Dr Clayman: No, it’s a very good question. By convention steroid dosing is not typically tailored to the patient characteristic or set of characteristics so for example, with the immediate release steroids Kenalog of technically triamcinolone acetonide, a commonly injected steroid is typically injected at a dose of 40 milligrams or 80 milligrams into the knee and that’s really a reflection of perspective of treating physician, much less about tailoring to patient need. So there’s a bit of one-size-fits-all, Zilretta® is 32 milligrams of the active ingredient triamcinolone acetonide which we find particularly appealing because we’re using a lower dose but getting better and longer pain relief. Because it’s a steroid, it’s a powerful anti-inflammatory and in fact we think that’s what is happening pharmacologically that you inject the steroid, the steroid suppresses the underlying inflammation in the joint that causes pain and to the extent that it provides substantial suppression of inflammation that translates directly into substantial pain relief.

Neal: What about side effects and effects on the liver?

Dr Clayman: Well it turns out, one of the advantages of an extended-release steroid injection into the knee joint like Zilretta® is that it slowly pays out the steroid from the formulation in the joint. The joint is only a couple of teaspoon fulls in volume and so you don’t need much drug in the joint, absolute drug in the joint to create an effective concentration. That drug, once free in the joint and moves into the bloodstream but it moves in the bloodstream at very low levels, fashionably low systemic exposures. That in contrast to the standard steroid injections which are not formulated for extended release so you put the full 40 milligram dose in there and within an hour to days, the drug has left the joint and what that translates into is substantial plasma concentrations associated with the standard steroid injections and what that then translates into is hyperglycemia in diabetics. So a diabetic patient and 20% of patients with osteoarthritis have diabetes who gets an immediate release, a standard steroid injection and then has that steroid flood into the bloodstream, that steroid will affect, will counteract the action of insulin and that becomes the basis for substantial increases in blood sugar and we did a head-to-head trial of Zilretta® compared to the standard steroid and we showed that we largely avoid that  hyperglycemia, a reflection of very limited plasma exposures in fact where our peak plasma exposure is about 118th what is seen with the standard steroid preparation so that’s kind of that’s an addition to what we believe are substantial efficacy advantages in the diabetic population that this has the potential to confer additional benefit.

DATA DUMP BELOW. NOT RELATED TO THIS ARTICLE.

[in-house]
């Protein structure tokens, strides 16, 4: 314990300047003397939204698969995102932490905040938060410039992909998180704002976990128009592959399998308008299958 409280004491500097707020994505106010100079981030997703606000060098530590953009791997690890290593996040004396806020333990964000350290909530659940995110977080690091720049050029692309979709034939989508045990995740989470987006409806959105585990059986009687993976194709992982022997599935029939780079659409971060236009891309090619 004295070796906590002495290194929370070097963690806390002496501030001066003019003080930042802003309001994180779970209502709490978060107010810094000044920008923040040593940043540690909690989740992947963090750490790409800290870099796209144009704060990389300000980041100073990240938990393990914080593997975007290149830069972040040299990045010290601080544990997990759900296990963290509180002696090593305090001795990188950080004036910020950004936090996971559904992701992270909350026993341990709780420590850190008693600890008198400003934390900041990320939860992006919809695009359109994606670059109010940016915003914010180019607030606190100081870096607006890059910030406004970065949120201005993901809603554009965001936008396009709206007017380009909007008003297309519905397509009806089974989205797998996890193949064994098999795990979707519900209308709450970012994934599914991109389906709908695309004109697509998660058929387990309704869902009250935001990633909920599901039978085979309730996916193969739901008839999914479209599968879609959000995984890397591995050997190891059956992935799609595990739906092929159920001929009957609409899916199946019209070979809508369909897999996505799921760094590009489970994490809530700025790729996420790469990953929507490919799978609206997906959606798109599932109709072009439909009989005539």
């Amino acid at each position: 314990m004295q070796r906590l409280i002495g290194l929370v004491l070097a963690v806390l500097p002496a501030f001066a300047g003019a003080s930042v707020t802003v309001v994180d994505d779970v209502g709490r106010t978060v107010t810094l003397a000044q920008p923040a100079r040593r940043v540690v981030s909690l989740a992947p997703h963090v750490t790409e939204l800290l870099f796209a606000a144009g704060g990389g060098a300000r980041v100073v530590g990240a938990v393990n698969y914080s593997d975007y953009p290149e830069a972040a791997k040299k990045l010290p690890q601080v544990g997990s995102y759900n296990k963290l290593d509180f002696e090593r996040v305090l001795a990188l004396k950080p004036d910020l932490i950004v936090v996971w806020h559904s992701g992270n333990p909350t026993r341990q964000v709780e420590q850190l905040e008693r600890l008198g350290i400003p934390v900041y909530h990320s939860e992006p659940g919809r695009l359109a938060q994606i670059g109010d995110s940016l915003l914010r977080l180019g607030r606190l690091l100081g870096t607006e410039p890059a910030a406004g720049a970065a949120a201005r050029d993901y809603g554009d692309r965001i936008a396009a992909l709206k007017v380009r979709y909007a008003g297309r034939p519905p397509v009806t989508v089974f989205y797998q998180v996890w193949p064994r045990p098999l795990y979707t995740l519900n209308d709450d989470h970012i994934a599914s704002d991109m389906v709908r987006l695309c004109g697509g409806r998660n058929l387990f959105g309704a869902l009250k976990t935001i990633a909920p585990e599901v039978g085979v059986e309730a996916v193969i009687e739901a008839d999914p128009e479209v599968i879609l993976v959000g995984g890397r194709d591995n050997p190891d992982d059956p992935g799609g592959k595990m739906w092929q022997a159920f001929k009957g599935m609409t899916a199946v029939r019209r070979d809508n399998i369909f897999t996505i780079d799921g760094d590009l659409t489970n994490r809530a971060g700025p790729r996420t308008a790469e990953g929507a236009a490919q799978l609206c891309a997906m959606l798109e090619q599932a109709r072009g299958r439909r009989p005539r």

Neal: So in wrapping up, it looks like though Flexion touched on something that could really be greatly beneficial across the board, not only with musculoskeletal pain but with several types of pain without the use of opioids.

Dr Clayman: Well certainly that is our focus and we are right now we’re approved for treatment in knee we’re doing studies in hip and shoulder to expand the label for this and I know we don’t  have all the time in the world but we are also very excited about our gene therapy as you mentioned up front, that has the potential, the potential in its early days but based on the animal studies to absolutely shift the paradigm in the treatment of patients with osteoarthritis and maybe I’ll ask that you invite us back and we’ll talk about gene therapy the next time.

Neal: Absolutely, it would be a pleasure. I thank you for taking the time this morning, like I said a lot to cover in a little bit of time but as you said we’ll get you back and talk a lot more about Flexion and what’s going on there at Flexion. Thank you so much Mike for coming in this morning.

Dr Clayman: Neal, it’s an absolute pleasure. Thank you.

Neal: And I’d like to give our listeners a website where we can go and get some more information about Flexion.

Dr Clayman: It’s flexiontherapeutics.com

Neal: Thanks Mike. You’ve been listening to Health Professional Radio, I’m your host Neal Howard. Transcripts and audio of this program are available at hpr.fm and healthprofessionalradiocom.au. You can also subscribe to this podcast on iTunes, listen in and download at SoundCloud and be sure and visit our Affiliate Page at hpr.fm and healthprofessionalradiocom.au